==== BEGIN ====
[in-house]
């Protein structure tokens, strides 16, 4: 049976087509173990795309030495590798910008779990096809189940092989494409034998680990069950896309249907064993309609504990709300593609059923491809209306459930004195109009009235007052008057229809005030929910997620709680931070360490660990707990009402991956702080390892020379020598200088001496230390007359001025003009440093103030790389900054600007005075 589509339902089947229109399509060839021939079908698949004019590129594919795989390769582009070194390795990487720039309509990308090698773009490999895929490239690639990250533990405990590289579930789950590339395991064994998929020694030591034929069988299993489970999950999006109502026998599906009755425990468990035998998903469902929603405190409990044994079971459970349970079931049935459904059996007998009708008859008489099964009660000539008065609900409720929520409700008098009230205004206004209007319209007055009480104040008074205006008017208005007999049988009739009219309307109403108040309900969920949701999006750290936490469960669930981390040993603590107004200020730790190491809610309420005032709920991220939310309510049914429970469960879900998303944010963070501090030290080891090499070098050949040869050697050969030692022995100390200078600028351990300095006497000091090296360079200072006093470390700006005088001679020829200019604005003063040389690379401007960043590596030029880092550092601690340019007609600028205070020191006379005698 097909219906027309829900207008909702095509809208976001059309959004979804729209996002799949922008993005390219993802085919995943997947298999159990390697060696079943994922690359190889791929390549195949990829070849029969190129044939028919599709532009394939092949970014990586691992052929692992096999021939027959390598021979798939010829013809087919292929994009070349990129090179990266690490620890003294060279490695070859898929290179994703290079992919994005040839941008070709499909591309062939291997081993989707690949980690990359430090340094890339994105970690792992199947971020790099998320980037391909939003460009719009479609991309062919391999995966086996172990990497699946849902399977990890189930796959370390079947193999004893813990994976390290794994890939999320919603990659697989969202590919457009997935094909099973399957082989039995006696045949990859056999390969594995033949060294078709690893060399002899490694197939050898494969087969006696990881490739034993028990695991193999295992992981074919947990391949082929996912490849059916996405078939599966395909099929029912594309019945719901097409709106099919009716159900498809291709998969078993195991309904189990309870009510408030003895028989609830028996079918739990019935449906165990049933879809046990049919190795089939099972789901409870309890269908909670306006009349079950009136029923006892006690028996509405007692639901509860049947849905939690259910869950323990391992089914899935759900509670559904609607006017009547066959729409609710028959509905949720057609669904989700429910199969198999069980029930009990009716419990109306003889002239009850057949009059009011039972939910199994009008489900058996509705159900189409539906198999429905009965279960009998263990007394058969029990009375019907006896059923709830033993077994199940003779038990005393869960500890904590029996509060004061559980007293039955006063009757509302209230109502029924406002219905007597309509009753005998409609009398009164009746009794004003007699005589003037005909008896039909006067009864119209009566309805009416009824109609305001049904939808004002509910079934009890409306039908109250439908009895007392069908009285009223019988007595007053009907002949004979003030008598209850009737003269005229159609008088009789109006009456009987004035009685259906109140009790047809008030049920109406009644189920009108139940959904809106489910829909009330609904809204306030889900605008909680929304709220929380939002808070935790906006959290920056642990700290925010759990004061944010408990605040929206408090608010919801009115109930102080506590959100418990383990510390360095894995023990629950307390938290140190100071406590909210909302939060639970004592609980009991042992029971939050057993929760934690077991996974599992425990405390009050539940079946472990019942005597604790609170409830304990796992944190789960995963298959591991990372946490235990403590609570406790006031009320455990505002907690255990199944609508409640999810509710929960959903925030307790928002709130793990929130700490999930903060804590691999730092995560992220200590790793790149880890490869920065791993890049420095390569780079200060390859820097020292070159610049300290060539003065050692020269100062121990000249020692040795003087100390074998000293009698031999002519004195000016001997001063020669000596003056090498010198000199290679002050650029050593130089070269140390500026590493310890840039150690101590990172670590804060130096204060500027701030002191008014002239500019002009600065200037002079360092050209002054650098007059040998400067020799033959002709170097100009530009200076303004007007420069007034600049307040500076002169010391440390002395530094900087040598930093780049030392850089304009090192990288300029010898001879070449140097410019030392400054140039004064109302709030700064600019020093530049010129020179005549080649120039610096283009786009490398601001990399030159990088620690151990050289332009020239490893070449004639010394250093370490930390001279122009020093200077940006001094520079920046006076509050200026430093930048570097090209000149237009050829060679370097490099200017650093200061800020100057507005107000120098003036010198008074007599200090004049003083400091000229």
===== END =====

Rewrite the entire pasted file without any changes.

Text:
[in-house]
């Protein structure tokens, strides 16, 4: 049976087509173990795309030495590798910008779990096809189940092989494409034998680990069950896309249907064993309609504990709300593609059923491809209306459930004195109009009235007052008057229809005030929910997620709680931070360490660990707990009402991956702080390892020379020598200088001496230390007359001025003009440093103030790389900054600007005075 589509339902089947229109399509060839021939079908698949004019590129594919795989390769582009070194390795990487720039309509990308090698773009490999895929490239690639990250533990405990590289579930789950590339395991064994998929020694030591034929069988299993489970999950999006109502026998599906009755425990468990035998998903469902929603405190409990044994079971459970349970079931049935459904059996007998009708008859008489099964009660000539008065609900409720929520409700008098009230205004206004209007319209007055009480104040008074205006008017208005007999049988009739009219309307109403108040309900969920949701999006750290936490469960669930981390040993603590107004200020730790190491809610309420005032709920991220939310309510049914429970469960879900998303944010963070501090030290080891090499070098050949040869050697050969030692022995100390200078600028351990300095006497000091090296360079200072006093470390700006005088001679020829200019604005003063040389690379401007960043590596030029880092550092601690340019007609600028205070020191006379005698 097909219906027309829900207008909702095509809208976001059309959004979804729209996002799949922008993005390219993802085919995943997947298999159990390697060696079943994922690359190889791929390549195949990829070849029969190129044939028919599709532009394939092949970014990586691992052929692992096999021939027959390598021979798939010829013809087919292929994009070349990129090179990266690490620890003294060279490695070859898929290179994703290079992919994005040839941008070709499909591309062939291997081993989707690949980690990359430090340094890339994105970690792992199947971020790099998320980037391909939003460009719009479609991309062919391999995966086996172990990497699946849902399977990890189930796959370390079947193999004893813990994976390290794994890939999320919603990659697989969202590919457009997935094909099973399957082989039995006696045949990859056999390969594995033949060294078709690893060399002899490694197939050898494969087969006696990881490739034993028990695991193999295992992981074919947990391949082929996912490849059916996405078939599966395909099929029912594309019945719901097409709106099919009716159900498809291709998969078993195991309904189990309870009510408030003895028989609830028996079918739990019935449906165990049933879809046990049919190795089939099972789901409870309890269908909670306006009349079950009136029923006892006690028996509405007692639901509860049947849905939690259910869950323990391992089914899935759900509670559904609607006017009547066959729409609710028959509905949720057609669904989700429910199969198999069980029930009990009716419990109306003889002239009850057949009059009011039972939910199994009008489900058996509705159900189409539906198999429905009965279960009998263990007394058969029990009375019907006896059923709830033993077994199940003779038990005393869960500890904590029996509060004061559980007293039955006063009757509302209230109502029924406002219905007597309509009753005998409609009398009164009746009794004003007699005589003037005909008896039909006067009864119209009566309805009416009824109609305001049904939808004002509910079934009890409306039908109250439908009895007392069908009285009223019988007595007053009907002949004979003030008598209850009737003269005229159609008088009789109006009456009987004035009685259906109140009790047809008030049920109406009644189920009108139940959904809106489910829909009330609904809204306030889900605008909680929304709220929380939002808070935790906006959290920056642990700290925010759990004061944010408990605040929206408090608010919801009115109930102080506590959100418990383990510390360095894995023990629950307390938290140190100071406590909210909302939060639970004592609980009991042992029971939050057993929760934690077991996974599992425990405390009050539940079946472990019942005597604790609170409830304990796992944190789960995963298959591991990372946490235990403590609570406790006031009320455990505002907690255990199944609508409640999810509710929960959903925030307790928002709130793990929130700490999930903060804590691999730092995560992220200590790793790149880890490869920065791993890049420095390569780079200060390859820097020292070159610049300290060539003065050692020269100062121990000249020692040795003087100390074998000293009698031999002519004195000016001997001063020669000596003056090498010198000199290679002050650029050593130089070269140390500026590493310890840039150690101590990172670590804060130096204060500027701030002191008014002239500019002009600065200037002079360092050209002054650098007059040998400067020799033959002709170097100009530009200076303004007007420069007034600049307040500076002169010391440390002395530094900087040598930093780049030392850089304009090192990288300029010898001879070449140097410019030392400054140039004064109302709030700064600019020093530049010129020179005549080649120039610096283009786009490398601001990399030159990088620690151990050289332009020239490893070449004639010394250093370490930390001279122009020093200077940006001094520079920046006076509050200026430093930048570097090209000149237009050829060679370097490099200017650093200061800020100057507005107000120098003036010198008074007599200090004049003083400091000229």